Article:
Will Corona raise the percentage of diabetes cases around the world?

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An Italian study expected a significant increase in the number of diabetics, and said that this “may be due to the pancreas being affected by the emerging corona virus.”

The study, published in the latest issue of the journal Nature Metabolism, found that about half of patients hospitalized with Covid-19 during the onset of the epidemic had high blood sugar levels.

The study’s lead author, Paolo Fiorina, of the University of Milan in Italy, a researcher in the Department of Nephrology at Boston Children’s Hospital in America, says in a report published on the hospital’s website: “These people did not have diabetes before they contracted Covid-19. About 46% of them had new hyperglycemia. While some were treated, about 35% remained hyperglycemic for at least 6 months after infection.”

This study evaluated the health of 551 people who were hospitalized in Italy from March to May 2020, and the follow-up period included 6 months after hospitalization.

Compared with patients who did not show abnormal glucose levels, hyperglycemic patients face worse clinical concerns, such as longer hospitalization, worse clinical symptoms, greater need for oxygen, greater need for ventilation, and more intensive care treatment. “We wanted to understand the mechanism that led to the poor performance of these patients, as opposed to those who did not have hyperglycemia,” Fiorina adds.

Fiorina had previously published research that showed that Covid-19 led to problems with glucose metabolism, and to find out more, all patients were provided with a glucose sensor upon admission to the hospital. Over the course of time, with the help of his research team, he discovered many abnormalities in glucose metabolism control in COVID-19 patients who develop hyperglycemia.

They also found that hyperglycemic patients had abnormal hormonal levels and severe hyperinsulinemia, as they produced too much insulin, had abnormal levels of insulin, and had signs of impaired function of the insulin-secreting beta cells.

“Essentially, the hormonal profile indicates abnormal pancreatic function in these patients with COVID-19, and this persists long after recovery,” Fiorina says. Hyperglycemic patients also have severe abnormalities in the amount of inflammatory cytokines, including IL-6 and others.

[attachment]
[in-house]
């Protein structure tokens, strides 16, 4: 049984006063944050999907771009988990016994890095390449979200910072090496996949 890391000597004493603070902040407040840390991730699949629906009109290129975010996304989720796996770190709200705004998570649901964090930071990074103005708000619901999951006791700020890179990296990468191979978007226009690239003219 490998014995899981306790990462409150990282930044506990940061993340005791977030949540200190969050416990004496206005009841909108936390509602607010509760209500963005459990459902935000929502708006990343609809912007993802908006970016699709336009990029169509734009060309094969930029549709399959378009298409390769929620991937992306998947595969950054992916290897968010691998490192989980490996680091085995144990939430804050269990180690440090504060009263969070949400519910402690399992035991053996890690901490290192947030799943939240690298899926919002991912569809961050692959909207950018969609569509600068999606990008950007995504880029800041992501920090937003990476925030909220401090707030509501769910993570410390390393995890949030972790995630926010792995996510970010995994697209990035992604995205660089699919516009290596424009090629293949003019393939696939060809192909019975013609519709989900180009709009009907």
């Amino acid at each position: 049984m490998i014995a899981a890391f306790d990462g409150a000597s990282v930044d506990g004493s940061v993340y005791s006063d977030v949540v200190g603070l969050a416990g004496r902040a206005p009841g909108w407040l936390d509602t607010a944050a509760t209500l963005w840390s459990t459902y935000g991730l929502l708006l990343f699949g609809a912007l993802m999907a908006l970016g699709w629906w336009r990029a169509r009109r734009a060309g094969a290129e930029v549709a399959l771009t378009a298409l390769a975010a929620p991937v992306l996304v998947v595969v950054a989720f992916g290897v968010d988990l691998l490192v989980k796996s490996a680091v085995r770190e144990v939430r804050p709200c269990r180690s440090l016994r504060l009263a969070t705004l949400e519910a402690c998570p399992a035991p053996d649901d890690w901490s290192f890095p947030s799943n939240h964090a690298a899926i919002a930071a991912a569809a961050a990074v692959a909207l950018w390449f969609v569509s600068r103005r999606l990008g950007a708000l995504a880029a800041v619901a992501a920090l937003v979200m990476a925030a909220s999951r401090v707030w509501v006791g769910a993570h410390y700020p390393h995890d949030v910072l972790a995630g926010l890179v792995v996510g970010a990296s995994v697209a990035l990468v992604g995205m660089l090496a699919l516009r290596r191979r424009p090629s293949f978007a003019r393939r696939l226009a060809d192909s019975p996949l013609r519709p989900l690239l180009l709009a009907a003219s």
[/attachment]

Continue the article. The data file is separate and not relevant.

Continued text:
While the abnormalities of glucose metabolism decreased over time in some patients, others remained, and many patients had higher levels of postprandial glucose and abnormal pancreatic hormones in the post-Covid-19 period.

Fiorina says: “This study is one of the first to show that COVID-19 has a direct effect on the pancreas. The long-term”.

The study underscores the importance of assessing pancreatic function in patients admitted to hospital with COVID-19 while in hospital, and in the long term. “This goes beyond the fasting glucose test because we observed disturbances of glucose metabolism during the day that were not always present on the normal fasting test,” Fiorina adds.

Regarding treatment, questions remain about how to care for patients with glucose abnormalities associated with Covid-19, should patients be treated only with anti-diabetic drugs, such as an insulin sensitizer, or should anti-inflammatory drugs, such as “tocilizumab” and other drugs be used. ?

“If you keep targeting and blocking insulin, but you have strong, chronic inflammation, it can lead to chronic damage,” Fiorina says. Fiorina suggests larger studies to test anti-diabetic and anti-inflammatory therapy. “When you think about the number of patients hospitalized with COVID-19, we could see a massive increase in the number of diabetics,” he says.

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